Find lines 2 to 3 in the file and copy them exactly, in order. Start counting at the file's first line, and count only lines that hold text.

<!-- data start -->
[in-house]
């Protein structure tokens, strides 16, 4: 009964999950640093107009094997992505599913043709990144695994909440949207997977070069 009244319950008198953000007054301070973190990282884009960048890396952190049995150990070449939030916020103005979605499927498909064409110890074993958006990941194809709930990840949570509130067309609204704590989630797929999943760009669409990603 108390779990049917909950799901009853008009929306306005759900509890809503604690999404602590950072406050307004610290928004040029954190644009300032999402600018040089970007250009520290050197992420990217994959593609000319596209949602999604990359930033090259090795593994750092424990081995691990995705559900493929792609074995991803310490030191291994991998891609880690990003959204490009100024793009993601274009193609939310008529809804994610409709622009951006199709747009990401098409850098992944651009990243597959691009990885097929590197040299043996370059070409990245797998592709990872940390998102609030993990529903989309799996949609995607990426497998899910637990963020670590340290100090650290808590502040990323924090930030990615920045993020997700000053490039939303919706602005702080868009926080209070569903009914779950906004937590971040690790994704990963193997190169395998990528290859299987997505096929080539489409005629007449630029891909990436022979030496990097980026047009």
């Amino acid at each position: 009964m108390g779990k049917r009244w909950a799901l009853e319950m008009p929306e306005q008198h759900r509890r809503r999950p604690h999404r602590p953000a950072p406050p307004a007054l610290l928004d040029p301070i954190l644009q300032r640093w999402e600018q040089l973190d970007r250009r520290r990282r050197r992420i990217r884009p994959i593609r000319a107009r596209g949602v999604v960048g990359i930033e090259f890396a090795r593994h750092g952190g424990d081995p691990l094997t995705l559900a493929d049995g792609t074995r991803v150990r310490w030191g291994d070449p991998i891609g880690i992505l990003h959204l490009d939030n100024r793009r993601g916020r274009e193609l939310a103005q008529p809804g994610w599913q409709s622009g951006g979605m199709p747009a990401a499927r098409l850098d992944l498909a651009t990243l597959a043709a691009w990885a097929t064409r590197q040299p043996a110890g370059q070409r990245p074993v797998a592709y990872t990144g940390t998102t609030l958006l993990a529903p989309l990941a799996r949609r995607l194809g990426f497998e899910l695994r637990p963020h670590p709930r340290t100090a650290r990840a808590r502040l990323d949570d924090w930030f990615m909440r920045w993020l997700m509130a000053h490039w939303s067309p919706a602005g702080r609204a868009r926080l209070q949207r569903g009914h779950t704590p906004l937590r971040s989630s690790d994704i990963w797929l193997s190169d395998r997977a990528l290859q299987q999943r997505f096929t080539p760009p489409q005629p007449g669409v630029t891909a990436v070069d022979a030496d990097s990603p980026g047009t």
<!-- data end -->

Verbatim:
């Protein structure tokens, strides 16, 4: 009964999950640093107009094997992505599913043709990144695994909440949207997977070069 009244319950008198953000007054301070973190990282884009960048890396952190049995150990070449939030916020103005979605499927498909064409110890074993958006990941194809709930990840949570509130067309609204704590989630797929999943760009669409990603 108390779990049917909950799901009853008009929306306005759900509890809503604690999404602590950072406050307004610290928004040029954190644009300032999402600018040089970007250009520290050197992420990217994959593609000319596209949602999604990359930033090259090795593994750092424990081995691990995705559900493929792609074995991803310490030191291994991998891609880690990003959204490009100024793009993601274009193609939310008529809804994610409709622009951006199709747009990401098409850098992944651009990243597959691009990885097929590197040299043996370059070409990245797998592709990872940390998102609030993990529903989309799996949609995607990426497998899910637990963020670590340290100090650290808590502040990323924090930030990615920045993020997700000053490039939303919706602005702080868009926080209070569903009914779950906004937590971040690790994704990963193997190169395998990528290859299987997505096929080539489409005629007449630029891909990436022979030496990097980026047009």
């Amino acid at each position: 009964m108390g779990k049917r009244w909950a799901l009853e319950m008009p929306e306005q008198h759900r509890r809503r999950p604690h999404r602590p953000a950072p406050p307004a007054l610290l928004d040029p301070i954190l644009q300032r640093w999402e600018q040089l973190d970007r250009r520290r990282r050197r992420i990217r884009p994959i593609r000319a107009r596209g949602v999604v960048g990359i930033e090259f890396a090795r593994h750092g952190g424990d081995p691990l094997t995705l559900a493929d049995g792609t074995r991803v150990r310490w030191g291994d070449p991998i891609g880690i992505l990003h959204l490009d939030n100024r793009r993601g916020r274009e193609l939310a103005q008529p809804g994610w599913q409709s622009g951006g979605m199709p747009a990401a499927r098409l850098d992944l498909a651009t990243l597959a043709a691009w990885a097929t064409r590197q040299p043996a110890g370059q070409r990245p074993v797998a592709y990872t990144g940390t998102t609030l958006l993990a529903p989309l990941a799996r949609r995607l194809g990426f497998e899910l695994r637990p963020h670590p709930r340290t100090a650290r990840a808590r502040l990323d949570d924090w930030f990615m909440r920045w993020l997700m509130a000053h490039w939303s067309p919706a602005g702080r609204a868009r926080l209070q949207r569903g009914h779950t704590p906004l937590r971040s989630s690790d994704i990963w797929l193997s190169d395998r997977a990528l290859q299987q999943r997505f096929t080539p760009p489409q005629p007449g669409v630029t891909a990436v070069d022979a030496d990097s990603p980026g047009t």